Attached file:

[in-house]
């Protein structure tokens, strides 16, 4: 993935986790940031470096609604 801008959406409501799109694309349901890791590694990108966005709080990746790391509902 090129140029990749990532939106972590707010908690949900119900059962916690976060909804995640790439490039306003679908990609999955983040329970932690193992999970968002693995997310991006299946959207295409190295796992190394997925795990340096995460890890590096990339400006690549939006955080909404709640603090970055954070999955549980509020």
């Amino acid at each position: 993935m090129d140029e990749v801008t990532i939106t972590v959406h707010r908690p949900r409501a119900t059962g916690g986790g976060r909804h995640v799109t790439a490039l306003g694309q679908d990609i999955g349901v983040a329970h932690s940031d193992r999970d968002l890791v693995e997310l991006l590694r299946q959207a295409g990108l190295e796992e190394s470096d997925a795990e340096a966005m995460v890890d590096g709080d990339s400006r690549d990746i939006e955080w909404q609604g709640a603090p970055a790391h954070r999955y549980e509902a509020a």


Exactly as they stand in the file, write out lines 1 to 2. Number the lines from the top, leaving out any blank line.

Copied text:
[in-house]
């Protein structure tokens, strides 16, 4: 993935986790940031470096609604 801008959406409501799109694309349901890791590694990108966005709080990746790391509902 090129140029990749990532939106972590707010908690949900119900059962916690976060909804995640790439490039306003679908990609999955983040329970932690193992999970968002693995997310991006299946959207295409190295796992190394997925795990340096995460890890590096990339400006690549939006955080909404709640603090970055954070999955549980509020």